Tuesday May 6 2014

Scotland meets Soroti

Guests go through Scottish dance steps at the party.

Guests go through Scottish dance steps at the party. PHOTO BY BRUNO BIRAKWATE 


It is a beautiful Saturday evening in Palat village, Kituguru Sub-county, about 25km north of Soroti Town. However, the number of cars cruising past the thickets is quite unusual and have drawn the attention of residents, both children and adults who have lined up the roadside to catch a glimpse of “the cars”.

The convoy is destined to the country home of a senior member of this village; Mr Cosmas Elotu, the managing director of C&G Ltd, a company that specialises in power, electrical and water works.
At Mr Elotu’s home, a tent has been erected in the compound and male guests are dressed in tuxedos complete with bow ties while the ladies are in dinner dresses.

It is a single malt whisky and food pairing event for the guests that drove all the way from Kampala, a complete opposite of a typical Soroti celebration where guests would have been sipping with their straws from an ajono (local brew) pot.
Upon arrival, whisky experts Kevin Hughes and Alex Elphinstone dressed in Scottish wear, welcomed the guests with a glass of 14-year-old Clynelish whisky.

The guests were then tutored in the five stages of whisky appreciation; colour, body, nose, palate and finish.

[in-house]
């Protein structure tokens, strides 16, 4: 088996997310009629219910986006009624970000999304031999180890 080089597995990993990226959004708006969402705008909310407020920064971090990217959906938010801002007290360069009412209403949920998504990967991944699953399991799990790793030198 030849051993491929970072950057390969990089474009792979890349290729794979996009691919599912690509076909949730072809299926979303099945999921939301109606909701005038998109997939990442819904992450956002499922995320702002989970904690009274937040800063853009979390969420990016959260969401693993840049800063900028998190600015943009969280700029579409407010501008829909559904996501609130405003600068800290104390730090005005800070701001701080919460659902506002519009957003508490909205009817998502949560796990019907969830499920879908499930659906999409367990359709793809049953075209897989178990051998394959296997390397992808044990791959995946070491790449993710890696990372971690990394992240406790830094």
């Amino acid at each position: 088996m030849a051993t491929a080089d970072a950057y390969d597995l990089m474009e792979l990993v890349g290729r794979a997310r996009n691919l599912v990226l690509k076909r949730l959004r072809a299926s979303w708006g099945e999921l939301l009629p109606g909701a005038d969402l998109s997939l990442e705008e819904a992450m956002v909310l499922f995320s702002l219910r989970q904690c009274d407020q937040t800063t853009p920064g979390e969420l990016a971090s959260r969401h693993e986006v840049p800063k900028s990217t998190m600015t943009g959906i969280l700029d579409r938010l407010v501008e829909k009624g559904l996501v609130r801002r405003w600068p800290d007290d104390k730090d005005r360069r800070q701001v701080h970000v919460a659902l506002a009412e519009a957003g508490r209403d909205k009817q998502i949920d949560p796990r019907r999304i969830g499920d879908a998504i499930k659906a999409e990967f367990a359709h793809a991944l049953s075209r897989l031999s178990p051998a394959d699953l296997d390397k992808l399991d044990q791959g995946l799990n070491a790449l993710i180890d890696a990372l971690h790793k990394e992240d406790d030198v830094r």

Guests were also treated to a sumptuous five-course dinner, with each course paired with a fine single malt whisky.
The gourmet menu soirée started off with cream of mushroom soup paired with Clynelish whisky, then a Norwegian salmon paired with Talisker, and later a pasta dish, Tagiiate Rucula permissiano paired with Cragganmore.

Then came the main course that included stuffed chicken breast with crushed new potatoes served with pot wine sauce, alongside Caol ila whisky.

But before the main course, the select gathering was treated to an exciting fine Scottish celebration tradition, complete with a bagpiper and haggis - a tasty Scottish loaf comprising of assorted minced meat.

And to complete the meal, a dessert of lemon meringue pie was served paired with Lagavulin whisky. And when it was time to hit the dance floor, bagpiper, Elphistone took guests through Scottish dance moves.

Defining the Single Malt Dinner Series as a way of celebrating exceptional individuals’ accomplishments and signaling the evolution of luxury living within the Ugandan market, Mrs Allen Sebugwawo, the Uganda Breweries’ strategic director said they chose Mr Elotu because he is a loyal whisky ambassador.

Mr Elotu on the other hand, said that it was an opportunity to be chosen by UBL, to be one of the few outstanding personalities to host the single malt whisky dinner.

Fine whisky: Scotch whisky, often simply called Scotch, is malt whisky or grain whisky made in Scotland. It must be made in a manner specified by law. All Scotch was originally made from malted barley. Commercial distilleries began introducing whisky made from wheat and rye in the
18th century.

Different types: Scotch whisky is divided into five distinct categories: single malt Scotch whisky, single grain Scotch whisky, blended malt Scotch whisky (formerly called “vatted malt” or “pure malt”), blended grain Scotch whisky, and blended Scotch whisky.
Must be aged: All Scotch whisky must be aged in oak barrels for at least three years.